Who should consider medical cannabis for Parkinson’s?

A diagnosis of Parkinson’s requires lifelong planning and support. While conventional pharmaceutical therapies help alleviate some symptoms they are overall grossly inadequate. Drugs like, Sinemet, containing levodopa help manage symptoms but also overshoot causing dyskinesia, or abnormal movements, of the head, limbs, eyes, and mouth making coordination and speaking difficult or impossible as the disease progresses.

Over time these pharmaceuticals become less effective forcing the patient to take more with less benefit causing more unacceptable side effects. Not everyone may see the swift results that Larry did but anyone who has Parkinson’s should be supported to try it, not just to control dyskinesia, but to slow the progression of neurodegeneration, improve mood, sleep and cognitive decline.

How do I take medical cannabis for Parkinson’s?

The strain of cannabis, dosing and how you take it will depend on your endocannabinoid system, and how much damage Parkinson’s has caused the part of your brain that produces dopamine which regulates body movement. Importantly, if you want to use cannabis for Parkinson’s, or any other serious neurodegenerative disorder, seek out compassionate advice from an experienced doctor. Practitioners should be aware of any potential drug therapy interactions and how they can be managed depending on what stage of disease you have. There is no one absolute right way to take cannabis – strain, dosing and method of ingestion, whether vaped, eaten, or sublingual, will have to be determined by experimenting with intention.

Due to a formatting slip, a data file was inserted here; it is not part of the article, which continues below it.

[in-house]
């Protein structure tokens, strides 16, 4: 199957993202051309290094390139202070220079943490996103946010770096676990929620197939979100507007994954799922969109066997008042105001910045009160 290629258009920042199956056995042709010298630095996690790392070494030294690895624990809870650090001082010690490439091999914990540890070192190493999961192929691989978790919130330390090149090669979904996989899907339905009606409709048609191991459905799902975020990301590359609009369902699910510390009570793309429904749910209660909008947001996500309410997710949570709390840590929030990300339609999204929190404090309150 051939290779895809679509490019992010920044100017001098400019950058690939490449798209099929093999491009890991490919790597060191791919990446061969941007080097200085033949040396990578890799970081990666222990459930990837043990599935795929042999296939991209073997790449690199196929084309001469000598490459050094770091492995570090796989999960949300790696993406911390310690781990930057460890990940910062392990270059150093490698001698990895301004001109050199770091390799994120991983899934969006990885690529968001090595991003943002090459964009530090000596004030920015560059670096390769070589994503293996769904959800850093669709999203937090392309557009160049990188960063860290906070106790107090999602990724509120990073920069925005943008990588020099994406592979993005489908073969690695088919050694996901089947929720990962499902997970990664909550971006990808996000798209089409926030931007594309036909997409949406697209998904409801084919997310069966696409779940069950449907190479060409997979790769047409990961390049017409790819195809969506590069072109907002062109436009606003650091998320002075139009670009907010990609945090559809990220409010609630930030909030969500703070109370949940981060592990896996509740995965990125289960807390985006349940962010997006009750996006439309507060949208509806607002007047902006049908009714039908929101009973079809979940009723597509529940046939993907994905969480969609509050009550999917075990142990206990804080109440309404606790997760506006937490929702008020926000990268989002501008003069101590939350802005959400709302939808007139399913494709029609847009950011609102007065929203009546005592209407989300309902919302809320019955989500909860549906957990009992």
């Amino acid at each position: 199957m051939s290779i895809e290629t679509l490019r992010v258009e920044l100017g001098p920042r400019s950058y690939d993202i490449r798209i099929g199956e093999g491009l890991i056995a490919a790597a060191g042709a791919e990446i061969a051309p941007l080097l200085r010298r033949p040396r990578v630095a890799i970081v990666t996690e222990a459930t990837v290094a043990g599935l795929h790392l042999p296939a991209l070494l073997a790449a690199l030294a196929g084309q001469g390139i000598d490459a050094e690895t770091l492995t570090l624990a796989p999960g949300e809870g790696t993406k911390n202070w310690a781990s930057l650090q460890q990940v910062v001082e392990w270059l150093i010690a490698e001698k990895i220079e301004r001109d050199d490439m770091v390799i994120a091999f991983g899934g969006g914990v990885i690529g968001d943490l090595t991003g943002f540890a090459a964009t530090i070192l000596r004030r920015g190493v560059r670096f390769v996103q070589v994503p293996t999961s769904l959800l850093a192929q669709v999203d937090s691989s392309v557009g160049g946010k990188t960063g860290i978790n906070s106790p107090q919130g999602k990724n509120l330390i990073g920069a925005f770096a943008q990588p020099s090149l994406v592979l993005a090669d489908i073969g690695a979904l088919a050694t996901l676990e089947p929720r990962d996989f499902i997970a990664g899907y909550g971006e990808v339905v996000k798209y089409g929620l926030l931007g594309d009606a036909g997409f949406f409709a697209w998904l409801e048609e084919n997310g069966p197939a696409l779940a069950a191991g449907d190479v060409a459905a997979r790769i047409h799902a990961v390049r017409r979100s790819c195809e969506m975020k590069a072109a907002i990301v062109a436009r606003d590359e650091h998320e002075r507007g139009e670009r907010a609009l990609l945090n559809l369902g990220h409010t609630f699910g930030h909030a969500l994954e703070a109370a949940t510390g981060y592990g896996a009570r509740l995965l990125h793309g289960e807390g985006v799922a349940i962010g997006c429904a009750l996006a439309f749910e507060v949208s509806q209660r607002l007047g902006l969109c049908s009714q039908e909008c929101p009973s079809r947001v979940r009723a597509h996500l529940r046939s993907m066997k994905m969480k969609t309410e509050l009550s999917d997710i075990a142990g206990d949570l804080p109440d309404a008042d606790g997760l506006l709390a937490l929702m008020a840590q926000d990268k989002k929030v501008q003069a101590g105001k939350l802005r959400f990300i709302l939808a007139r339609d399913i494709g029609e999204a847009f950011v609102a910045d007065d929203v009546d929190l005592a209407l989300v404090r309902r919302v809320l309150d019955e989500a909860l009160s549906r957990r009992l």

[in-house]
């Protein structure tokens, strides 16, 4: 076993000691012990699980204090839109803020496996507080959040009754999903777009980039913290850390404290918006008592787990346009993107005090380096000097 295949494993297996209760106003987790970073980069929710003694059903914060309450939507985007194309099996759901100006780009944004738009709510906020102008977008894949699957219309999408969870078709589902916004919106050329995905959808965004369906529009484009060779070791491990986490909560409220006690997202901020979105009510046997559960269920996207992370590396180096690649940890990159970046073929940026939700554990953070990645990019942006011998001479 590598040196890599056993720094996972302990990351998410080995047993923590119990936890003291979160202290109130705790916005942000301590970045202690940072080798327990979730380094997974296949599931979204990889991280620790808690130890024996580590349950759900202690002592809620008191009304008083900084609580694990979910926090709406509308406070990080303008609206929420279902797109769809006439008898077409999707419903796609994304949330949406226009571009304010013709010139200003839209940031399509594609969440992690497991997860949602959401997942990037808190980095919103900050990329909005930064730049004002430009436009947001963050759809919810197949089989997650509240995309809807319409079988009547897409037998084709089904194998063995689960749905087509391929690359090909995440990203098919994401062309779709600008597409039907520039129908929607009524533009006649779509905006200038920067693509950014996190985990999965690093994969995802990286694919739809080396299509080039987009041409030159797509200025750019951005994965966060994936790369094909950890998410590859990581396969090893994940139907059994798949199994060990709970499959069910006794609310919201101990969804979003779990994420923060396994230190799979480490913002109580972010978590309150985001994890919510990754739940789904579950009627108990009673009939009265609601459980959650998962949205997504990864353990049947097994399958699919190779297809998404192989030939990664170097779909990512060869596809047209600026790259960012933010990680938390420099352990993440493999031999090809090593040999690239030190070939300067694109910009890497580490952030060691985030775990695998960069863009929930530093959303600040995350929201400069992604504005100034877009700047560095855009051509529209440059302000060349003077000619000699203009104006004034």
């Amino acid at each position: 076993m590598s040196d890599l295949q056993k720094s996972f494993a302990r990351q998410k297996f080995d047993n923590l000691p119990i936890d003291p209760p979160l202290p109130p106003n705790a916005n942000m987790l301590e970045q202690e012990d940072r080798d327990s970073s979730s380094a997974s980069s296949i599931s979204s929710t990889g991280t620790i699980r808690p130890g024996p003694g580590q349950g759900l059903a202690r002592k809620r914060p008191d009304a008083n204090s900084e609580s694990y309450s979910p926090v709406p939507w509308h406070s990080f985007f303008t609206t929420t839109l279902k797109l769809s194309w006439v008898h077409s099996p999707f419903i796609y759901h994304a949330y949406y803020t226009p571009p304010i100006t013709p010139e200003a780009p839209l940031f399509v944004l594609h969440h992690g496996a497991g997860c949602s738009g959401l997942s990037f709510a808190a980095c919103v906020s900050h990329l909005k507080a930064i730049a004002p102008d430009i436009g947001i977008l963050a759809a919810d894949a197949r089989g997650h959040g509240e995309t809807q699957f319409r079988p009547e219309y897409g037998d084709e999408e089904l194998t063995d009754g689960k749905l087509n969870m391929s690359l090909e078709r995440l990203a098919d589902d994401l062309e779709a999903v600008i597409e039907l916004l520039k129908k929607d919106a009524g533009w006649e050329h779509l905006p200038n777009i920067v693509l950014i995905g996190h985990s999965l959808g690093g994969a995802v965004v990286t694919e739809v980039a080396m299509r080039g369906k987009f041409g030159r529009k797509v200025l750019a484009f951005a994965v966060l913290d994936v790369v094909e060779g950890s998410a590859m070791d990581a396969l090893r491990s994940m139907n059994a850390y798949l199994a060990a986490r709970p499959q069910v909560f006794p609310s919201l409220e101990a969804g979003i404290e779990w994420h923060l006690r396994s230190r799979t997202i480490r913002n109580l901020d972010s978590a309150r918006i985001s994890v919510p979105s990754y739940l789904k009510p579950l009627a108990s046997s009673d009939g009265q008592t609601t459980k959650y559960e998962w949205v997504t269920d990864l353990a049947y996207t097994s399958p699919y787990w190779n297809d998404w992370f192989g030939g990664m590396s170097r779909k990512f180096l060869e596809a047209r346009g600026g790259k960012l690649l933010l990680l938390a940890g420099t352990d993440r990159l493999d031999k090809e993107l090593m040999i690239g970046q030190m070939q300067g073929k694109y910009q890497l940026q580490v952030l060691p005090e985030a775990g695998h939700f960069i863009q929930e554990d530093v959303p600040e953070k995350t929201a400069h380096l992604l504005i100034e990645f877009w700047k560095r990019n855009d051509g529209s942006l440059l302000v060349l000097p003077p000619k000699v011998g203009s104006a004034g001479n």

If we treat cannabis as an important part of our therapy we can learn to use it safely for life-long management of symptoms and to slow neurodegeneration caused by Parkinson’s. If this is your goal there is no room for taking cannabis recreationally. Taking marijuana from an unknown supplier means you never really know what it is that you need to feel good. Every new batch is a new experience and taking too much THC, especially as an edible, can lead to dizziness, drowsiness, or risk of a fall for persons with Parkinson’s. Equally, buying hemp oil or any other product from an unregulated supplier may have little, if any, CBD in it. Always choose a standardized, pesticide-free Health Canada regulated cannabis producer.

What else can be done to support healing and lifelong management?

Cannabis is remarkable for creating homeostasis, or balance, in the nervous system but it is only one piece of the puzzle. There are natural therapies, eating plans, specific exercise programs, and mindfulness practices that help nourish, alleviate, and protect us over time making symptoms more manageable and slowing the progression of the disease.

For example, a study, entitled, Role of diet and nutritional supplements in Parkinson’s Disease progression, suggest that certain nutrients like coenzyme Q10, melatonin, and fish oil high in docosahexaenoic acid (DHA) support the nervous system. Eating a Mediterranean diet rich in non-fried fish, olive oil, coconut oil, vegetables, fruit and nuts, while avoiding red meat and certain dairy products also appears to be beneficial.

Exercise that improves coordination and balance like cycling, running, and yoga improve outcomes, as does mindfulness practices like meditation. To learn more about this check out the Parkinson’s Foundation. It’s easy to get isolated when you live with Parkinson’s. Reach out to the online community so you know you are not alone.

Help to find the right support group can be found at Michael J. Fox’s Foundation for Parkinson’s Research.

Where do I find advice to take Medical Cannabis?

At the Wellness Pharmacies it is our goal to provide guidance and support so that our patients can be empowered to find the right strain, dose and protocol that is safe and effective for the lifelong management of Parkinson’s.